Lastly, I would like to touch upon the work of New York City based artist Rashaad Newsome. I definitely had that ‘more people must see this!’ feeling when I saw his video Shade Compositions. I feel in love with Newsome's work right away, it’s sensuous, playful and cutting at the same time.  Can you tell me what excites you the most about Newsome’s upcoming spring exhibition at AGYU?

SC: The endless possibilities are the most exciting right now. Newsome has so much performance documentation to review and edit from recent projects at The Drawing Centre (New York) and Headlands Center for the Arts (California) an upcoming one at steirischer herbst (Graz), a multidisciplinary festival.  For him the video is a work in itself not secondary to the performance or acting solely as a document. The dancers perform for the camera and the audience simultaneously.

Shade Compositions is a perfect example of that duality. Featuring a choir of women and queer men of colour throwing shade, the performance is choral experience for the live audience and translates (through high production quality of the documentation) into a cinematic experience for the future audience. The work exemplifies the distinctive celebratory tone of Newsome’s practice. Whether it is rejoicing in the Black vernacular or observing queer African American culture it is done with pride from an insiders prospective.

Not afraid to take on new challenges, Newsome operates seamlessly from the subculture of gay voguing to the hyper heterosexual world of hip-hop.  The Conductor mixes clips of gesticulating hands and beats from rap videos with the music of Carl Orff’s epic cantata Carmina Burana.  Newsome culled a roster of Hip Hop heavyweights, featuring Dr. Dre, Busta Rhymes, Rick Ross, and the Notorious B.I.G., from the top played hits on New York radio stations. It becomes a contemporary history document providing a snapshot of a distinct moment in the ever-fluid and fickle music scene.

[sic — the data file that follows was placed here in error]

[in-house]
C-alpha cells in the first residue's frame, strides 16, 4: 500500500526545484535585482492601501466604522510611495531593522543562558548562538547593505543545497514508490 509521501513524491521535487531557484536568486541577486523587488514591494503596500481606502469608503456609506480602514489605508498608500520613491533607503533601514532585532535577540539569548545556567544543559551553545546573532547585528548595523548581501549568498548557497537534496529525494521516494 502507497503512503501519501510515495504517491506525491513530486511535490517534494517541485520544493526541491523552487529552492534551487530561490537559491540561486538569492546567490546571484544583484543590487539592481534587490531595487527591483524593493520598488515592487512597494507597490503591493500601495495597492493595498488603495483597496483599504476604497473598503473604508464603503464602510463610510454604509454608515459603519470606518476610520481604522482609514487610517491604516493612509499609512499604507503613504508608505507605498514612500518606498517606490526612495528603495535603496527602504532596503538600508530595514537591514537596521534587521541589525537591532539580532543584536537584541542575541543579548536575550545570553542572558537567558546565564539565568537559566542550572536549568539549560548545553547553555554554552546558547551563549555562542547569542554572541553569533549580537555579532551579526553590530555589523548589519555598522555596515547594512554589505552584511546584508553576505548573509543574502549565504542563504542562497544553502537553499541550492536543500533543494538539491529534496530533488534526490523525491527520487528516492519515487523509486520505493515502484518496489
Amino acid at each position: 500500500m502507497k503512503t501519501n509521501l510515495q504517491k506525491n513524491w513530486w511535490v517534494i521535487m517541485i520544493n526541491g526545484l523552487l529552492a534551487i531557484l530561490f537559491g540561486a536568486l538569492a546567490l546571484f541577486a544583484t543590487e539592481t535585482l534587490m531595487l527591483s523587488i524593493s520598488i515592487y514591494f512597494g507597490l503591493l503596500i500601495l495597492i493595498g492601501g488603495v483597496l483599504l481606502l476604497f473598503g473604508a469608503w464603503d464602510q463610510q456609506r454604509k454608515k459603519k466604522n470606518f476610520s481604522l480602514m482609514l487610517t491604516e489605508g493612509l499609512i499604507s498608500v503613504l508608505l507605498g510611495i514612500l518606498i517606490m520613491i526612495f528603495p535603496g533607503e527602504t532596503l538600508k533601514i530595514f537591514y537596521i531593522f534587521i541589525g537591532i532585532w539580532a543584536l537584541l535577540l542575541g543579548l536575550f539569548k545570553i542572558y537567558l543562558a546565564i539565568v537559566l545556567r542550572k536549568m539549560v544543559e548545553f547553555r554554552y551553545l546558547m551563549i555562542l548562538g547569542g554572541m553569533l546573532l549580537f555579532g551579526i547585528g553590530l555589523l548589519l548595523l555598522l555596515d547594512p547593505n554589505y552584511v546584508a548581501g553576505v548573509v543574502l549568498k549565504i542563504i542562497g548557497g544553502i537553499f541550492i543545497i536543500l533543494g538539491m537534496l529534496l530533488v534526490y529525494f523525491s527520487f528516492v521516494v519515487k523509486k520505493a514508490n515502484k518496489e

The first two parts played in MoMA PS1’s “Greater New York” exhibition in 2010 and he is currently editing another two that utilize the same crowd-sourcing methodology to identify the artists that are producing popular hip hop today. We are discussing the full installation potentially for the AGYU exhibition.  It will definitely create a fierce sonic explosion in the gallery.  

Also exciting - It will be the first time that his work will be shown in Canada too but really the most thrilling part of any exhibition is getting a chance to meet and learn from another artist.  Rashaad Newsome has already educated me on the art of the “death drop” as he catalogued moves from dancers in the New York ballroom scene in Untitled and Untitled (New Way) (2010) and on the techniques of hair performance with FIVE (2011) so I am really looking forward to discovering new things with him in Spring 2015!


Suzanne Carte is a curator and art critic. Her exhibitions have appeared across Canada and Australia, and her critical writing has been published in Magenta Magazine, Art Writ, and Huffington Post. After working for the Blackwood Gallery and the Art Gallery of Mississauga, she joined the Art Gallery of York University (AGYU) in 2008 as Assistant Curator. Within Suzanne’s independent practice, she has curated exhibitions in public spaces, artist-run centres, commercial and public art galleries including All Systems Go!, Under New Management, MOTEL and Man’s Ruin. Suzanne sits on the Board of Directors for Images Festival,  the largest festival in North America for experimental and independent moving image culture. She holds an MA in Contemporary Art History from Sotheby’s Art Institute in New York and a BFA from the University of Windsor.